BUSCAR DEPORTES

Chicago Bulls: Unstop-A-Bulls (NBA Basketball Documentary)

On October 6, 1993, Michael Jordan shocked the basketball community by announcing his retirement, three months after his father’s murder. The Bulls were then led by Scottie Pippen, who established himself as one of the top players in the league by winning the 1994 All-Star MVP. He received help from Horace Grant and B.J. Armstrong, who were named to their first all-star games. The three were assisted by Cartwright, Perdue, shooting guard Pete Myers, and Croatian rookie forward Toni Kukoč. Despite the Bulls winning 55 games during the 1993–94 season, they were beaten in seven games by the Knicks in the second round of the playoffs, after a controversial foul call by referee Hue Hollins in game 5 of that series. The Knicks eventually reached the finals that year, but lost to the Houston Rockets. The Bulls opened the 1994–95 season by leaving their home of 27 years, Chicago Stadium, and moving into their current home, the United Center.

In 1994, the Bulls lost Grant, Cartwright and Scott Williams to free agency, and John Paxson to retirement, but picked up shooting guard Ron Harper, the seeming heir apparent to Jordan in assistant coach Tex Winter’s triple-post offense, and small-forward Jud Buechler. The Bulls started Armstrong and Harper in the backcourt, Pippen and Kukoc at the forward spots, and Perdue at center. They also had sharpshooter Steve Kerr, whom they acquired via free agency before the 1993–94 season, Myers, and centers Luc Longley (acquired via trade in 1994 from the Minnesota Timberwolves) and Bill Wennington. However, they were struggling during the season, on March 18, 1995, they received the news that Michael Jordan was coming out of retirement. He scored 55 points against the Knicks in only his fifth game back, and led the Bulls to the fifth seed in the playoffs, where they defeated the Charlotte Hornets. However, Jordan and the Bulls were unable to overcome the eventual Eastern Conference champion Orlando Magic, which included Horace Grant, Anfernee Hardaway, and Shaquille O’Neal. When Jordan returned to the Bulls, he initially wore No. 45 (which was his number while playing for the Birmingham Barons, a minor-league affiliate of the Chicago White Sox). He chose the No. 45 because his older brother Larry wore that number in high school. Michael wanted to be half as good as his brother so he chose 23 which is half of 45 (22.5) rounded up. However, Jordan switched back to the familiar 23 before game 2 of the Orlando Magic series.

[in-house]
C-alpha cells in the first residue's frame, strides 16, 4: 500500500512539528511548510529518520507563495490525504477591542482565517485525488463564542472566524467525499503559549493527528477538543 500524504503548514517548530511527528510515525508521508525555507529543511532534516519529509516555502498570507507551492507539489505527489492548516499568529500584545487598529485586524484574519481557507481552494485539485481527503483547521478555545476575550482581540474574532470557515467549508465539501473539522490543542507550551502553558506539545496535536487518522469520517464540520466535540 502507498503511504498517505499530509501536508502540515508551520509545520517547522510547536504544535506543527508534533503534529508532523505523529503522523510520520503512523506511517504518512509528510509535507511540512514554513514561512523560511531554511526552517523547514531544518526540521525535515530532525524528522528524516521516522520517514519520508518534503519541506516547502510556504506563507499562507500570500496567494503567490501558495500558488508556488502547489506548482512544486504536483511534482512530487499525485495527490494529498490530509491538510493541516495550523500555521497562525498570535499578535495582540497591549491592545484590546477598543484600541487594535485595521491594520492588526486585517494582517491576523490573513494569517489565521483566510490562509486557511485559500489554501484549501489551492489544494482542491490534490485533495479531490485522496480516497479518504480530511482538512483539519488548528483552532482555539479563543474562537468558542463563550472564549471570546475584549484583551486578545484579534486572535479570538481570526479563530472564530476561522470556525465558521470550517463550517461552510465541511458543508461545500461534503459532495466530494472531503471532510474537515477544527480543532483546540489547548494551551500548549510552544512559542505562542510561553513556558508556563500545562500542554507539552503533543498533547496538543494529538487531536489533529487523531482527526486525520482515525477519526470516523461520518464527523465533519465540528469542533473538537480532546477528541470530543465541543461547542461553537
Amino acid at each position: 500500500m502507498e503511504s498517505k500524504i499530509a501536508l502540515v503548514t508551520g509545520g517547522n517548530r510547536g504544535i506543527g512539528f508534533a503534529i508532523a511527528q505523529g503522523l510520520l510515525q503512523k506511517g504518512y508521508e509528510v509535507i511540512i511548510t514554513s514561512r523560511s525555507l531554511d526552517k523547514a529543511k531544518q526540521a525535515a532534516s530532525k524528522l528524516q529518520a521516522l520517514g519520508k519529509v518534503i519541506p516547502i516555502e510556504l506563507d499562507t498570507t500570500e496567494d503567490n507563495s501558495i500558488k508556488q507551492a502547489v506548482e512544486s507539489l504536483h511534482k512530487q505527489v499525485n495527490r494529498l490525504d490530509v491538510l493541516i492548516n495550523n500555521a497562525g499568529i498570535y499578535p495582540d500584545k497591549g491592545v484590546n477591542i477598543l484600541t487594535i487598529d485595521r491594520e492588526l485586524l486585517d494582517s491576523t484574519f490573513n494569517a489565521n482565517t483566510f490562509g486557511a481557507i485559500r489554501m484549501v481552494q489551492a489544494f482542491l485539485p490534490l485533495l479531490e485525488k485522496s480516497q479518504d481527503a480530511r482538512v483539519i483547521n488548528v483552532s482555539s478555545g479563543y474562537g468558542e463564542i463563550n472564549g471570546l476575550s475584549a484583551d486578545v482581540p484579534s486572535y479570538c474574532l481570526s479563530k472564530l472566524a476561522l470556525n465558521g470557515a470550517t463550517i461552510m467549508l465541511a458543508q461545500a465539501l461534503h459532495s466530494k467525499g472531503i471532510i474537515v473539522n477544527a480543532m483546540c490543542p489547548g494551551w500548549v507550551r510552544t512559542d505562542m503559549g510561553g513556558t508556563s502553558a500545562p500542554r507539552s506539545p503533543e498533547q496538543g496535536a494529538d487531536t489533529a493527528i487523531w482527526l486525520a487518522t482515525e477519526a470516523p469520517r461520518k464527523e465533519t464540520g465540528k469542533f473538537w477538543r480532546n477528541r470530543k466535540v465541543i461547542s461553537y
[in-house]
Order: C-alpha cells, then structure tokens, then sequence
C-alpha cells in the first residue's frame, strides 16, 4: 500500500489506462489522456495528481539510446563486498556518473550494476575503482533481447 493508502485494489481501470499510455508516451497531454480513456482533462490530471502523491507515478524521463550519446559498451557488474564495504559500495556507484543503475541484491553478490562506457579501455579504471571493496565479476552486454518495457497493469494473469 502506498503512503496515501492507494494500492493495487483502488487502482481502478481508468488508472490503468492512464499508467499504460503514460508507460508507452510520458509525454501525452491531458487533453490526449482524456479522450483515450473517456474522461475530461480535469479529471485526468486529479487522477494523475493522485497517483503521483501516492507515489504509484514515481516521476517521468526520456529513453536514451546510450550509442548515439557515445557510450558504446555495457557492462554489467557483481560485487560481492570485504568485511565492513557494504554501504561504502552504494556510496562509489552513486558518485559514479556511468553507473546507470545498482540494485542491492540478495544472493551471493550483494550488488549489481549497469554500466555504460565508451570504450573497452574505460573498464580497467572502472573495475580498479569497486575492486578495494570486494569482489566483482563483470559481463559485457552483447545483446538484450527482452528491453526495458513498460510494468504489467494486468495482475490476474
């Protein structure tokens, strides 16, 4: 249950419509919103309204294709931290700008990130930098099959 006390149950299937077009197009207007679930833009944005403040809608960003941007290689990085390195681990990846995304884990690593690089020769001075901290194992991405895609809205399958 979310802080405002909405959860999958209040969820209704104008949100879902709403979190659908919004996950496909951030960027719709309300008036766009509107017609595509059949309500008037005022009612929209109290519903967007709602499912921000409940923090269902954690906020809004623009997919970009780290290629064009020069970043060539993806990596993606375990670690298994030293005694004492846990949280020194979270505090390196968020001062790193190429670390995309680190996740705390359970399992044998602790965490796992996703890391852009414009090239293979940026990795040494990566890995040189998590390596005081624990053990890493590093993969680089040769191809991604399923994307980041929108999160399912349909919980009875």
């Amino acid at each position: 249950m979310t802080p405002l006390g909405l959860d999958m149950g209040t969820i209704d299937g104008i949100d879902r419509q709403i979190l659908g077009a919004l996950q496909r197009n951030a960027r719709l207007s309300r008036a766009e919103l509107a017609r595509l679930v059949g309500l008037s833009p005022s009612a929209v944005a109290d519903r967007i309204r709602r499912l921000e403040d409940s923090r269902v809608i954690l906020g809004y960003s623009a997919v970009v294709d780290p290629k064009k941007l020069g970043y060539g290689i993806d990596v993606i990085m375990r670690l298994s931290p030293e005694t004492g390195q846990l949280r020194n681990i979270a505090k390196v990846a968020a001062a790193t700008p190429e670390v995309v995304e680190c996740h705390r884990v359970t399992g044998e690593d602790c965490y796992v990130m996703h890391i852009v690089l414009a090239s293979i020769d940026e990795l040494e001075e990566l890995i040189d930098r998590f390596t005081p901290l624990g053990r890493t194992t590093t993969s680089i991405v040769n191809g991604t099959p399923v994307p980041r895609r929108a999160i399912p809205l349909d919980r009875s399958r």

In the off-season, the Bulls lost Armstrong in the expansion draft, and Krause traded Perdue to the San Antonio Spurs for rebounding specialist Dennis Rodman, who had won the past four rebounding titles, and who had also been a member of the Detroit Pistons’ “Bad Boys” squad that served as the Bulls’ chief nemesis in the late 1980s.

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